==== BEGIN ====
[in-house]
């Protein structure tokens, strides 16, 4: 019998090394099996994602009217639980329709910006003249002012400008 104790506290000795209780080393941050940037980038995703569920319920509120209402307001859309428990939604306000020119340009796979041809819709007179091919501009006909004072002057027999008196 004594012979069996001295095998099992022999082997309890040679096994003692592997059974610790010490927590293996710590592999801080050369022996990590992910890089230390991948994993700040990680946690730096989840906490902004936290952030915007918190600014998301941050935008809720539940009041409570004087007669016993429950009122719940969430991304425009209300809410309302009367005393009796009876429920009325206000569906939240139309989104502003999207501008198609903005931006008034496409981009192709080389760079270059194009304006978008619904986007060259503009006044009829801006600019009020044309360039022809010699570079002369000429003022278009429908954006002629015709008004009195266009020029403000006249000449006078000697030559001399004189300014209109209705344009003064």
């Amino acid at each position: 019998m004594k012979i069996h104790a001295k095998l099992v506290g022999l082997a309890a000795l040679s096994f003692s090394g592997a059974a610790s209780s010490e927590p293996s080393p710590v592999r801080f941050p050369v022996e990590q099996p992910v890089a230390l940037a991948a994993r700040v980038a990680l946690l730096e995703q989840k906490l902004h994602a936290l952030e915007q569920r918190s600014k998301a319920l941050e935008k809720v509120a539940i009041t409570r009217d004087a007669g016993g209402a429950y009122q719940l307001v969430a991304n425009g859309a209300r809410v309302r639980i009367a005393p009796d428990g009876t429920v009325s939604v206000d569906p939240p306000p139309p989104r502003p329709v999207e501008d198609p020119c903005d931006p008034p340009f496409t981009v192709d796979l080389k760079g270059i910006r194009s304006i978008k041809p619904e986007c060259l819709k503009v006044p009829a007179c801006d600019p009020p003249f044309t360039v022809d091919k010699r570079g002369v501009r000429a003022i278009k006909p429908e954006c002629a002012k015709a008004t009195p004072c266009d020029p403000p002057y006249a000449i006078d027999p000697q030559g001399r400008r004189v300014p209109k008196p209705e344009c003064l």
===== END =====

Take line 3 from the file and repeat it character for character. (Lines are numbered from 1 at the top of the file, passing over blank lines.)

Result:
């Amino acid at each position: 019998m004594k012979i069996h104790a001295k095998l099992v506290g022999l082997a309890a000795l040679s096994f003692s090394g592997a059974a610790s209780s010490e927590p293996s080393p710590v592999r801080f941050p050369v022996e990590q099996p992910v890089a230390l940037a991948a994993r700040v980038a990680l946690l730096e995703q989840k906490l902004h994602a936290l952030e915007q569920r918190s600014k998301a319920l941050e935008k809720v509120a539940i009041t409570r009217d004087a007669g016993g209402a429950y009122q719940l307001v969430a991304n425009g859309a209300r809410v309302r639980i009367a005393p009796d428990g009876t429920v009325s939604v206000d569906p939240p306000p139309p989104r502003p329709v999207e501008d198609p020119c903005d931006p008034p340009f496409t981009v192709d796979l080389k760079g270059i910006r194009s304006i978008k041809p619904e986007c060259l819709k503009v006044p009829a007179c801006d600019p009020p003249f044309t360039v022809d091919k010699r570079g002369v501009r000429a003022i278009k006909p429908e954006c002629a002012k015709a008004t009195p004072c266009d020029p403000p002057y006249a000449i006078d027999p000697q030559g001399r400008r004189v300014p209109k008196p209705e344009c003064l």